The Fox Grom Shootout is held on North Stradbroke Island, a magical place with an abundance of life…from kangaroos roaming in backyards to the occasional shark swimming below your feet. We joined last year’s comp, camping at Cylinders beach, having lots of fun with other surf-living families and loving the warm, down to earth, family atmosphere created by Bede and his crew.
This year Mum had said we couldn’t afford to go – with the cost of the ferry and everything else, she said we would have to sit this one out. Luckily my friend Shaye Leewendal came to rescue, with her parents offering to let me tag along with them. It was so generous of them! And I was so lucky there were still spots available in the under 16 girls competition.
The night before we were leaving the news reports were talking about a huge storm – cyclone level – in the area. My lovely and overly cautious grandmother was panicking and said it would be too dangerous to go – but I was getting excited; a cyclone always meant big waves! I gave her a big hug and promised I would be safe. Mum smiled at me with excitement in her eyes – she knew what kind of surf I loved! After two days of torrential rain, winds and massive washing machine surf, on the Sunday the waves settled down a little and cleaned up just in time for my final.
It was big, powerful and beautiful surf at North Stradbroke island and I had 20mins to catch 2 scoring waves. As I paddled out. I gave respect to the area and asked for blessings. My Mum’s friend Baz had been telling me stories about the sacredness of the area and pointed out a magnificent osprey (bird of prey) that was flying overhead – a special sign…I felt so relieved when the men surfing in the competition area comforted us and told us that every wave was ours. I began to paddle furiously when I nice looking left-handed begun to swing my way. “Gee, this one is pretty big” I thought to myself, starting to hesitate, but I could hear Bedes voice on the micro phone saying “Go Pacha” so I pushed all the nasty thoughts to the back of my head and flew down the face of the wave. After a couple of turns, the wave finished, so I paddled to the shore, ran up the beach, up the cliff, down the cliff and paddled as fast as I could to get back out into the line-up.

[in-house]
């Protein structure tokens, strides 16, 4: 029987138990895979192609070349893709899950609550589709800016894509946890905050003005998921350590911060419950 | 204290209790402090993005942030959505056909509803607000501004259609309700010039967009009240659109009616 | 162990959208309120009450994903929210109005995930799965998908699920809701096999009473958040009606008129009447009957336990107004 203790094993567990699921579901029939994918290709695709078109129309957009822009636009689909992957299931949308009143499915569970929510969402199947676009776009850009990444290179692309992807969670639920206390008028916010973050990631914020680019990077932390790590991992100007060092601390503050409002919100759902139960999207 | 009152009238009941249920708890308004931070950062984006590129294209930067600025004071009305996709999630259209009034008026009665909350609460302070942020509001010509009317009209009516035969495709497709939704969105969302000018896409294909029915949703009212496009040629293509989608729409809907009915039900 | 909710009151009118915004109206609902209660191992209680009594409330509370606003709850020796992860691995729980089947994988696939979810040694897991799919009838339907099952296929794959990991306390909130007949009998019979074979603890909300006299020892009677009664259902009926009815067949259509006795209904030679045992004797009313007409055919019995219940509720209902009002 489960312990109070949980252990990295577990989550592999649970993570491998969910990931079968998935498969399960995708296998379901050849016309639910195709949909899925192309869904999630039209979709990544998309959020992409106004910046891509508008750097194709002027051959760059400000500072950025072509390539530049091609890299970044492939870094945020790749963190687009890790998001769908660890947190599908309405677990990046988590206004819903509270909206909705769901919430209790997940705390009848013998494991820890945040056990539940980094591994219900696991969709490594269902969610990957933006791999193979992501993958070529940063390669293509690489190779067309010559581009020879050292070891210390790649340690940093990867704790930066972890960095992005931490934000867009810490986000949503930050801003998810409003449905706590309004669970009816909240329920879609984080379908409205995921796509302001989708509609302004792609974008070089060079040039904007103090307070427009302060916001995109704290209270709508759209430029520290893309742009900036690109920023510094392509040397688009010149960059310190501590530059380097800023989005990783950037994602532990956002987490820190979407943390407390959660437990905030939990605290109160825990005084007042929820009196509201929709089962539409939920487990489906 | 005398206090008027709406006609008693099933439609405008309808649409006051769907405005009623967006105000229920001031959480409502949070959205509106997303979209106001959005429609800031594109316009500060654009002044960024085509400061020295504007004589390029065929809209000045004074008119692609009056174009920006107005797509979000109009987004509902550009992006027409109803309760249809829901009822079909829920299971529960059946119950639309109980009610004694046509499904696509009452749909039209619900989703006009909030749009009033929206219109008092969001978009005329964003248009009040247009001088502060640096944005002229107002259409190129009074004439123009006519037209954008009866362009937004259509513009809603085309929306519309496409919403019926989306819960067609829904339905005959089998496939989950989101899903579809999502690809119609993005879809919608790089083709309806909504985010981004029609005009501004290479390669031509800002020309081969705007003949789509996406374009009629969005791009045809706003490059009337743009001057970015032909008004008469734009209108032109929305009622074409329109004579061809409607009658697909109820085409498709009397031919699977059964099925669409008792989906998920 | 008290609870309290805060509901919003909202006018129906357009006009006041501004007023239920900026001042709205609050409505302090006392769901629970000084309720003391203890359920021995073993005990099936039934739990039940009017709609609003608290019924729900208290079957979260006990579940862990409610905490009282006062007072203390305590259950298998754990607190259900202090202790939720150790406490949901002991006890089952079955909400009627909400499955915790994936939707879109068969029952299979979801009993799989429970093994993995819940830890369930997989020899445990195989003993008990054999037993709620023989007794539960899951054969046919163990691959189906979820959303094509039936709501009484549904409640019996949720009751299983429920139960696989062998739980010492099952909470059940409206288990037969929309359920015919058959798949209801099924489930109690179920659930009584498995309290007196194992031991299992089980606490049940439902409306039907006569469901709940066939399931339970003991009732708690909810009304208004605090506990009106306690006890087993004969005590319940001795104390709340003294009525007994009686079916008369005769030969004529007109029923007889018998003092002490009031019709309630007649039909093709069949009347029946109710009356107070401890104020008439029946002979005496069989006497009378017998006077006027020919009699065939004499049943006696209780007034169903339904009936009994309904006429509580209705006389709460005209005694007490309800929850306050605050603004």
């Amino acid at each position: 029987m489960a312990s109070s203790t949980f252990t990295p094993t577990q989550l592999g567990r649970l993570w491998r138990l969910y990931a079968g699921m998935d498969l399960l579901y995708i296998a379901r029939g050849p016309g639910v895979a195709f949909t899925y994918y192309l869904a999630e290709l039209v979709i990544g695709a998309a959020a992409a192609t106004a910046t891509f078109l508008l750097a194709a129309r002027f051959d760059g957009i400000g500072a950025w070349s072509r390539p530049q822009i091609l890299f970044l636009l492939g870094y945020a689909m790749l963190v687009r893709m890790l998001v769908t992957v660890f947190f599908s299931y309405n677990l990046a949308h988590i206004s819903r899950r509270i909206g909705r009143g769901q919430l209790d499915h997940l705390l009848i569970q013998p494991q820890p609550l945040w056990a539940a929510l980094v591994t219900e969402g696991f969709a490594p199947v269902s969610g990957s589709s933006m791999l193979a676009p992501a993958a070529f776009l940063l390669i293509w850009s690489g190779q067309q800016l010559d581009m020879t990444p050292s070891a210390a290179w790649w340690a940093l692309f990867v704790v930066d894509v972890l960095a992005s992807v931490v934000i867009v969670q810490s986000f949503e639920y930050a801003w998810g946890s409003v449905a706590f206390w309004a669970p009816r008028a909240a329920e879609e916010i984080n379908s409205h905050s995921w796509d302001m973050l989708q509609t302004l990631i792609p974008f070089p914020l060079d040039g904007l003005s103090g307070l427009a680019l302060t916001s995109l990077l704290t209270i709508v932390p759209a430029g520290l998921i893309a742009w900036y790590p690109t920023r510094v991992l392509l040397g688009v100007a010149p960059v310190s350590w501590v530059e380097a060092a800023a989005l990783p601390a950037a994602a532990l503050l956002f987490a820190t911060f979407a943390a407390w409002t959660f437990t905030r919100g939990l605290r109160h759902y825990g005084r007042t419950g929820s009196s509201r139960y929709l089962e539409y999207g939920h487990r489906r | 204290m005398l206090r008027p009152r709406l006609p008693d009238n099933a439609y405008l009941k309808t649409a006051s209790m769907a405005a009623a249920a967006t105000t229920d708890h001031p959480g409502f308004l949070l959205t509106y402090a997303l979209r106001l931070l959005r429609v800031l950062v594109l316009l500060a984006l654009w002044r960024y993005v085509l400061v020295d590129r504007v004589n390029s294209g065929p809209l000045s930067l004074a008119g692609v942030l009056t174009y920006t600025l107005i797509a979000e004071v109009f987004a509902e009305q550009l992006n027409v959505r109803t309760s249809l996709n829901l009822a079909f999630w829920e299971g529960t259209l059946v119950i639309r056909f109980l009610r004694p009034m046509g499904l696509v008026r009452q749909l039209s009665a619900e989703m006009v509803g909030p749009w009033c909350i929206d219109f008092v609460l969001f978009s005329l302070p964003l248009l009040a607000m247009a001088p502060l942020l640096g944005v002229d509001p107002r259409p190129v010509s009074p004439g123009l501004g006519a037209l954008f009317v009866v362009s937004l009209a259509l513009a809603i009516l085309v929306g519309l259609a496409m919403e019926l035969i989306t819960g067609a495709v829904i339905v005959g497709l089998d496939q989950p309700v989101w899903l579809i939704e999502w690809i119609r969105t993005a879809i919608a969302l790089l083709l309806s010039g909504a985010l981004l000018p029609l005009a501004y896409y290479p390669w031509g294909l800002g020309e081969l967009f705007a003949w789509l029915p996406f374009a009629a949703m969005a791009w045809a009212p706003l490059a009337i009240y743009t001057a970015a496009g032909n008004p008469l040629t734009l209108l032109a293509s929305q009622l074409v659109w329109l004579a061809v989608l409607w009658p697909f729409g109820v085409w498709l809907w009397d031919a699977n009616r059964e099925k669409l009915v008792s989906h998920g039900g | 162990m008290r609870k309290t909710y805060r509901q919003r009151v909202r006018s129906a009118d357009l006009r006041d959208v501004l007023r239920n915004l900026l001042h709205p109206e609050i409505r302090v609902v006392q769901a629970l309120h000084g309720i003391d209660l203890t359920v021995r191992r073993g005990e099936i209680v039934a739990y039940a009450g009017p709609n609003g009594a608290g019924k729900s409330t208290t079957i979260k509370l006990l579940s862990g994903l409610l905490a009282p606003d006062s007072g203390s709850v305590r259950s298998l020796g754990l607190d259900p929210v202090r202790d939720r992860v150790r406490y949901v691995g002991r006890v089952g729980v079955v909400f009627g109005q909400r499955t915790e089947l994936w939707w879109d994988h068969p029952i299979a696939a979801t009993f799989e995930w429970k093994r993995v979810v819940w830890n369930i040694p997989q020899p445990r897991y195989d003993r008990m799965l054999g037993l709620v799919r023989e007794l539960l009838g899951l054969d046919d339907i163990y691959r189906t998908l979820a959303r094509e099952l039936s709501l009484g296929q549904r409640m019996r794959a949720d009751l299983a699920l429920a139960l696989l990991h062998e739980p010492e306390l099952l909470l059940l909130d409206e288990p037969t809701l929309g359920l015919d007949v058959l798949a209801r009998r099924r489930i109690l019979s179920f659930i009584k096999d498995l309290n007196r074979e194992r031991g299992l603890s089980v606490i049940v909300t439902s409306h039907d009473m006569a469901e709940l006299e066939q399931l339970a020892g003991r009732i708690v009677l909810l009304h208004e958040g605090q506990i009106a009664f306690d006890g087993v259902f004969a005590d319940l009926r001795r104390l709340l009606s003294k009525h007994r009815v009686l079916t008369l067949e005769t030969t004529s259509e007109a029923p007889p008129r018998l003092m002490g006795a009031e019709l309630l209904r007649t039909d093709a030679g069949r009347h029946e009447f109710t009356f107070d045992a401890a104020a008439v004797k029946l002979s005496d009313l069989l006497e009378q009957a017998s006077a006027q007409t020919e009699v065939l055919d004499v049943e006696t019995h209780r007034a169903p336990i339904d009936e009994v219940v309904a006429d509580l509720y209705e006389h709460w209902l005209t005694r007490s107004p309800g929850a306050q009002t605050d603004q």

I looked down to see a massive stingray cruising along underneath me – I was so mesmerized that I didn’t notice a large set rolling through. I quickly tried to paddle out but was caught in the impact zone, so I took a deep breathes, duck-diving under them, waiting for them to pass.
Suddenly, there was under 10 mins to go and I needed another wave. I scratched onto another left-hander and just as I was doing my second turn, I saw a strange, brown creature in the water ahead of me. It took a second to figure out what it was…Shark!! Somehow, instead of feeling scared, I sensed that it had no bad intentions and just happened to be there in the waves with me. It was the first time I had ever surfed in a final with a shark! I wonder if it will ever happen again!
I ended up coming second to my friend Piper in what was a close final score, but the real achievement was in facing my fears – outside my comfort zone, outside of my control – feeling the exhilaration of being out there in wild nature. It was a life changing experience.